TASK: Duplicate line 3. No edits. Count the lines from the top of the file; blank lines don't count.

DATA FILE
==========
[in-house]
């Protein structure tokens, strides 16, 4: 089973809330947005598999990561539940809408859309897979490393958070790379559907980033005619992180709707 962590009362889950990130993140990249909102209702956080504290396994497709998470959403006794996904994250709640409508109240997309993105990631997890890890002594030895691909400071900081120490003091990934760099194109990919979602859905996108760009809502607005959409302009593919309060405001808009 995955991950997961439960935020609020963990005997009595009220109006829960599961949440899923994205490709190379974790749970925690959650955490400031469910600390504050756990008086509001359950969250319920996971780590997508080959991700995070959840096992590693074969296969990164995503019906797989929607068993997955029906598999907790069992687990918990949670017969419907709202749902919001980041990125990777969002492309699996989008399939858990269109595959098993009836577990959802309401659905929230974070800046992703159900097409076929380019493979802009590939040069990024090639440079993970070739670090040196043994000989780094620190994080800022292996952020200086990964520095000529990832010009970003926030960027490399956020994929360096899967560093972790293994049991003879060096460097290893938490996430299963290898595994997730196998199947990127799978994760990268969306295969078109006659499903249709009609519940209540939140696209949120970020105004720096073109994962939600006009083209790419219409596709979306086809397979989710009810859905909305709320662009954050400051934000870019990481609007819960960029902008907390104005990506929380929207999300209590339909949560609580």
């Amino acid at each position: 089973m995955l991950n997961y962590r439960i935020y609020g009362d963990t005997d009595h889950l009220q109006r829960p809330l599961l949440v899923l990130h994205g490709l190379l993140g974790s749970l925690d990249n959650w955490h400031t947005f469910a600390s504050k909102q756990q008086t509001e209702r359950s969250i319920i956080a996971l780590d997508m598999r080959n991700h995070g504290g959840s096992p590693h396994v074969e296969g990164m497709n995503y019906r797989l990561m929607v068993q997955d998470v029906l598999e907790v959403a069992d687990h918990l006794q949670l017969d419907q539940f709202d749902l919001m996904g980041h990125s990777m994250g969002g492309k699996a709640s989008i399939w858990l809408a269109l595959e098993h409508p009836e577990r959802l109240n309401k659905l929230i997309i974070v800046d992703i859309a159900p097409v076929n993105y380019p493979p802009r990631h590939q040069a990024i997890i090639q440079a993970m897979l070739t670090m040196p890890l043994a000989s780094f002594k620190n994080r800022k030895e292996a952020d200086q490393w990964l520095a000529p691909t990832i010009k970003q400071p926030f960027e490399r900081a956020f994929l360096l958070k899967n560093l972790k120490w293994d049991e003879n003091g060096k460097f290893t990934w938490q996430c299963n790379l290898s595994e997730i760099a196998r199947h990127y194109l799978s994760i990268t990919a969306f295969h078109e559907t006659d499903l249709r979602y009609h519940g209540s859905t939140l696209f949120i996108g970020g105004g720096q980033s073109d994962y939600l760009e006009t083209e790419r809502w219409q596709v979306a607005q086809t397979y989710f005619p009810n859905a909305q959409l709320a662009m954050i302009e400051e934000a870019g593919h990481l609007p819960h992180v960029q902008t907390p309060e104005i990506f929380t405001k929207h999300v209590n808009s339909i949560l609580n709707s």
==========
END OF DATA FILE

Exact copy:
């Amino acid at each position: 089973m995955l991950n997961y962590r439960i935020y609020g009362d963990t005997d009595h889950l009220q109006r829960p809330l599961l949440v899923l990130h994205g490709l190379l993140g974790s749970l925690d990249n959650w955490h400031t947005f469910a600390s504050k909102q756990q008086t509001e209702r359950s969250i319920i956080a996971l780590d997508m598999r080959n991700h995070g504290g959840s096992p590693h396994v074969e296969g990164m497709n995503y019906r797989l990561m929607v068993q997955d998470v029906l598999e907790v959403a069992d687990h918990l006794q949670l017969d419907q539940f709202d749902l919001m996904g980041h990125s990777m994250g969002g492309k699996a709640s989008i399939w858990l809408a269109l595959e098993h409508p009836e577990r959802l109240n309401k659905l929230i997309i974070v800046d992703i859309a159900p097409v076929n993105y380019p493979p802009r990631h590939q040069a990024i997890i090639q440079a993970m897979l070739t670090m040196p890890l043994a000989s780094f002594k620190n994080r800022k030895e292996a952020d200086q490393w990964l520095a000529p691909t990832i010009k970003q400071p926030f960027e490399r900081a956020f994929l360096l958070k899967n560093l972790k120490w293994d049991e003879n003091g060096k460097f290893t990934w938490q996430c299963n790379l290898s595994e997730i760099a196998r199947h990127y194109l799978s994760i990268t990919a969306f295969h078109e559907t006659d499903l249709r979602y009609h519940g209540s859905t939140l696209f949120i996108g970020g105004g720096q980033s073109d994962y939600l760009e006009t083209e790419r809502w219409q596709v979306a607005q086809t397979y989710f005619p009810n859905a909305q959409l709320a662009m954050i302009e400051e934000a870019g593919h990481l609007p819960h992180v960029q902008t907390p309060e104005i990506f929380t405001k929207h999300v209590n808009s339909i949560l609580n709707s």